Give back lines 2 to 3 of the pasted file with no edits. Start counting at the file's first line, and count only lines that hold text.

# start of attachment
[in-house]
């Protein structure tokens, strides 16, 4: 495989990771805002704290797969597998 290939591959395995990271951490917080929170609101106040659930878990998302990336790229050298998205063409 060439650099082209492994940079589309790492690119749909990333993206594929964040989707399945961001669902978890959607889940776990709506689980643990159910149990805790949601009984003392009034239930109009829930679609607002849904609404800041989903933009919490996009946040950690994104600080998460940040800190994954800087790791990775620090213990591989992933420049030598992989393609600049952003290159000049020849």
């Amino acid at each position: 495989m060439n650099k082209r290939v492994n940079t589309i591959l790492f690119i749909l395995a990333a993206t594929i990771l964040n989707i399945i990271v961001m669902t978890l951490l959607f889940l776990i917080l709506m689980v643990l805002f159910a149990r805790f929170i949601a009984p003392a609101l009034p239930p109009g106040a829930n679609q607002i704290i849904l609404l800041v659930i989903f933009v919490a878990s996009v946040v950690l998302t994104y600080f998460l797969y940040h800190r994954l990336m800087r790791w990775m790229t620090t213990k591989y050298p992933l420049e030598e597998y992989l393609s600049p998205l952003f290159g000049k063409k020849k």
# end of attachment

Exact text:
């Protein structure tokens, strides 16, 4: 495989990771805002704290797969597998 290939591959395995990271951490917080929170609101106040659930878990998302990336790229050298998205063409 060439650099082209492994940079589309790492690119749909990333993206594929964040989707399945961001669902978890959607889940776990709506689980643990159910149990805790949601009984003392009034239930109009829930679609607002849904609404800041989903933009919490996009946040950690994104600080998460940040800190994954800087790791990775620090213990591989992933420049030598992989393609600049952003290159000049020849």
């Amino acid at each position: 495989m060439n650099k082209r290939v492994n940079t589309i591959l790492f690119i749909l395995a990333a993206t594929i990771l964040n989707i399945i990271v961001m669902t978890l951490l959607f889940l776990i917080l709506m689980v643990l805002f159910a149990r805790f929170i949601a009984p003392a609101l009034p239930p109009g106040a829930n679609q607002i704290i849904l609404l800041v659930i989903f933009v919490a878990s996009v946040v950690l998302t994104y600080f998460l797969y940040h800190r994954l990336m800087r790791w990775m790229t620090t213990k591989y050298p992933l420049e030598e597998y992989l393609s600049p998205l952003f290159g000049k063409k020849k």